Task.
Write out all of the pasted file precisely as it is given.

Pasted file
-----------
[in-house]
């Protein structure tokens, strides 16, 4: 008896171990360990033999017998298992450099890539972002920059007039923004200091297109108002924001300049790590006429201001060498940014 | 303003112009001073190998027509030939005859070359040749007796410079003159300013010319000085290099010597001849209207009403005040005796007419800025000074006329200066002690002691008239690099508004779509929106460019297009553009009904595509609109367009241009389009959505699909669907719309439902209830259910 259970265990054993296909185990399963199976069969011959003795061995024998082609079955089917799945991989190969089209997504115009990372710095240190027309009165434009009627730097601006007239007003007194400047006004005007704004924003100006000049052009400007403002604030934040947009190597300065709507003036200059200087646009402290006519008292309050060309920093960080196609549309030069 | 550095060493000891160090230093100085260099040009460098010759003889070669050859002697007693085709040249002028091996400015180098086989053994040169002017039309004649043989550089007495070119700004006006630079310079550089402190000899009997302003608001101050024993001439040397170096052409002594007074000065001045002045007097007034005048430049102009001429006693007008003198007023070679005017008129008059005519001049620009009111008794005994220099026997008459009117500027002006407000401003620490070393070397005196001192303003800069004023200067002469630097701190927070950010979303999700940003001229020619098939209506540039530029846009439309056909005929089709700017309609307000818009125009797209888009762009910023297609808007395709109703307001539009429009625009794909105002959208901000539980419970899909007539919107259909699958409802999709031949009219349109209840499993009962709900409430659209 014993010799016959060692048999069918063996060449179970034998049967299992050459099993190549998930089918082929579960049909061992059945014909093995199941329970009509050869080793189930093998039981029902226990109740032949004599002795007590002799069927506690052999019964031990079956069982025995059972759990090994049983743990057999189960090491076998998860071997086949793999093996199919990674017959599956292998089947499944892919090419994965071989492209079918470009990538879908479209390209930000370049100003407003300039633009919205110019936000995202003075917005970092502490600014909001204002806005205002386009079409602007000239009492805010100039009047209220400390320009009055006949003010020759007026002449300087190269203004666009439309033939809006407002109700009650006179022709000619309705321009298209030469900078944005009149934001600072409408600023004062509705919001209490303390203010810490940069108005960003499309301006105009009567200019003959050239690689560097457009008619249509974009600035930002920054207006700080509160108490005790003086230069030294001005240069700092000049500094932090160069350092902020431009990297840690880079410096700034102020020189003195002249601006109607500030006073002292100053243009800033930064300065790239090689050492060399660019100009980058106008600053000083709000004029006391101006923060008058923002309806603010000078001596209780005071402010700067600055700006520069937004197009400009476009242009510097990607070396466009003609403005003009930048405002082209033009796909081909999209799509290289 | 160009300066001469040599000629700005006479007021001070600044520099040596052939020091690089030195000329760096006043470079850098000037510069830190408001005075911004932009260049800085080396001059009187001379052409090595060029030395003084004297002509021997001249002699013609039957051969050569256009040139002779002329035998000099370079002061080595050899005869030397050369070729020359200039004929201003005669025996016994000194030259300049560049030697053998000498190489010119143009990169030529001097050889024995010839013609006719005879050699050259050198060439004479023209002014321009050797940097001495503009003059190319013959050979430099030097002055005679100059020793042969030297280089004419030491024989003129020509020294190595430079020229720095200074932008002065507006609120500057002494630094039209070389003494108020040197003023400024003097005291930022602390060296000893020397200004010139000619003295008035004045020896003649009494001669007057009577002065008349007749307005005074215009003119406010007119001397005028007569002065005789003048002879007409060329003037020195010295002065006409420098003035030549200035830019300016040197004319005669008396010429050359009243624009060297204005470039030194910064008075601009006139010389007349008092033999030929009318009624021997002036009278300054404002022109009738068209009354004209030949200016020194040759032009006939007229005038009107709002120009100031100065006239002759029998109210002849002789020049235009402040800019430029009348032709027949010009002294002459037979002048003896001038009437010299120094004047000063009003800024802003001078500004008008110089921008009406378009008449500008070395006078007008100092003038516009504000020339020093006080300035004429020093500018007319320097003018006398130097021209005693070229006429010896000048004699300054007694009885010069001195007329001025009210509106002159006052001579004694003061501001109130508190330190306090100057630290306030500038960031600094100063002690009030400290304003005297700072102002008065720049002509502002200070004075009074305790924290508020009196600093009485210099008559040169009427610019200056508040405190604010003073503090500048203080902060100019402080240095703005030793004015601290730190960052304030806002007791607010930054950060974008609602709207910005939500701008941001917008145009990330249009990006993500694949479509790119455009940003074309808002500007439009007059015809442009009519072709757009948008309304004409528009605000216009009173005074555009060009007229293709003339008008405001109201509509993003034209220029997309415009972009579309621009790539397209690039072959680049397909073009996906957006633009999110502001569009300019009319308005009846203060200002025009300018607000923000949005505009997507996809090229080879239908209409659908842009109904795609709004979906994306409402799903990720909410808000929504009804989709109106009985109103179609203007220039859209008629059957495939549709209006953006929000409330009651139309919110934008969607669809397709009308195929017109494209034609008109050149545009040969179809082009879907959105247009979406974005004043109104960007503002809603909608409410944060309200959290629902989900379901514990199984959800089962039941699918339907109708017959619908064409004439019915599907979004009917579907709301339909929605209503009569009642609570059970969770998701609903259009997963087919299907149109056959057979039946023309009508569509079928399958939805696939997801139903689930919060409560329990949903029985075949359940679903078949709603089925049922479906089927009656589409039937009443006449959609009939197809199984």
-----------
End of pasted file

[in-house]
């Protein structure tokens, strides 16, 4: 008896171990360990033999017998298992450099890539972002920059007039923004200091297109108002924001300049790590006429201001060498940014 | 303003112009001073190998027509030939005859070359040749007796410079003159300013010319000085290099010597001849209207009403005040005796007419800025000074006329200066002690002691008239690099508004779509929106460019297009553009009904595509609109367009241009389009959505699909669907719309439902209830259910 259970265990054993296909185990399963199976069969011959003795061995024998082609079955089917799945991989190969089209997504115009990372710095240190027309009165434009009627730097601006007239007003007194400047006004005007704004924003100006000049052009400007403002604030934040947009190597300065709507003036200059200087646009402290006519008292309050060309920093960080196609549309030069 | 550095060493000891160090230093100085260099040009460098010759003889070669050859002697007693085709040249002028091996400015180098086989053994040169002017039309004649043989550089007495070119700004006006630079310079550089402190000899009997302003608001101050024993001439040397170096052409002594007074000065001045002045007097007034005048430049102009001429006693007008003198007023070679005017008129008059005519001049620009009111008794005994220099026997008459009117500027002006407000401003620490070393070397005196001192303003800069004023200067002469630097701190927070950010979303999700940003001229020619098939209506540039530029846009439309056909005929089709700017309609307000818009125009797209888009762009910023297609808007395709109703307001539009429009625009794909105002959208901000539980419970899909007539919107259909699958409802999709031949009219349109209840499993009962709900409430659209 014993010799016959060692048999069918063996060449179970034998049967299992050459099993190549998930089918082929579960049909061992059945014909093995199941329970009509050869080793189930093998039981029902226990109740032949004599002795007590002799069927506690052999019964031990079956069982025995059972759990090994049983743990057999189960090491076998998860071997086949793999093996199919990674017959599956292998089947499944892919090419994965071989492209079918470009990538879908479209390209930000370049100003407003300039633009919205110019936000995202003075917005970092502490600014909001204002806005205002386009079409602007000239009492805010100039009047209220400390320009009055006949003010020759007026002449300087190269203004666009439309033939809006407002109700009650006179022709000619309705321009298209030469900078944005009149934001600072409408600023004062509705919001209490303390203010810490940069108005960003499309301006105009009567200019003959050239690689560097457009008619249509974009600035930002920054207006700080509160108490005790003086230069030294001005240069700092000049500094932090160069350092902020431009990297840690880079410096700034102020020189003195002249601006109607500030006073002292100053243009800033930064300065790239090689050492060399660019100009980058106008600053000083709000004029006391101006923060008058923002309806603010000078001596209780005071402010700067600055700006520069937004197009400009476009242009510097990607070396466009003609403005003009930048405002082209033009796909081909999209799509290289 | 160009300066001469040599000629700005006479007021001070600044520099040596052939020091690089030195000329760096006043470079850098000037510069830190408001005075911004932009260049800085080396001059009187001379052409090595060029030395003084004297002509021997001249002699013609039957051969050569256009040139002779002329035998000099370079002061080595050899005869030397050369070729020359200039004929201003005669025996016994000194030259300049560049030697053998000498190489010119143009990169030529001097050889024995010839013609006719005879050699050259050198060439004479023209002014321009050797940097001495503009003059190319013959050979430099030097002055005679100059020793042969030297280089004419030491024989003129020509020294190595430079020229720095200074932008002065507006609120500057002494630094039209070389003494108020040197003023400024003097005291930022602390060296000893020397200004010139000619003295008035004045020896003649009494001669007057009577002065008349007749307005005074215009003119406010007119001397005028007569002065005789003048002879007409060329003037020195010295002065006409420098003035030549200035830019300016040197004319005669008396010429050359009243624009060297204005470039030194910064008075601009006139010389007349008092033999030929009318009624021997002036009278300054404002022109009738068209009354004209030949200016020194040759032009006939007229005038009107709002120009100031100065006239002759029998109210002849002789020049235009402040800019430029009348032709027949010009002294002459037979002048003896001038009437010299120094004047000063009003800024802003001078500004008008110089921008009406378009008449500008070395006078007008100092003038516009504000020339020093006080300035004429020093500018007319320097003018006398130097021209005693070229006429010896000048004699300054007694009885010069001195007329001025009210509106002159006052001579004694003061501001109130508190330190306090100057630290306030500038960031600094100063002690009030400290304003005297700072102002008065720049002509502002200070004075009074305790924290508020009196600093009485210099008559040169009427610019200056508040405190604010003073503090500048203080902060100019402080240095703005030793004015601290730190960052304030806002007791607010930054950060974008609602709207910005939500701008941001917008145009990330249009990006993500694949479509790119455009940003074309808002500007439009007059015809442009009519072709757009948008309304004409528009605000216009009173005074555009060009007229293709003339008008405001109201509509993003034209220029997309415009972009579309621009790539397209690039072959680049397909073009996906957006633009999110502001569009300019009319308005009846203060200002025009300018607000923000949005505009997507996809090229080879239908209409659908842009109904795609709004979906994306409402799903990720909410808000929504009804989709109106009985109103179609203007220039859209008629059957495939549709209006953006929000409330009651139309919110934008969607669809397709009308195929017109494209034609008109050149545009040969179809082009879907959105247009979406974005004043109104960007503002809603909608409410944060309200959290629902989900379901514990199984959800089962039941699918339907109708017959619908064409004439019915599907979004009917579907709301339909929605209503009569009642609570059970969770998701609903259009997963087919299907149109056959057979039946023309009508569509079928399958939805696939997801139903689930919060409560329990949903029985075949359940679903078949709603089925049922479906089927009656589409039937009443006449959609009939197809199984």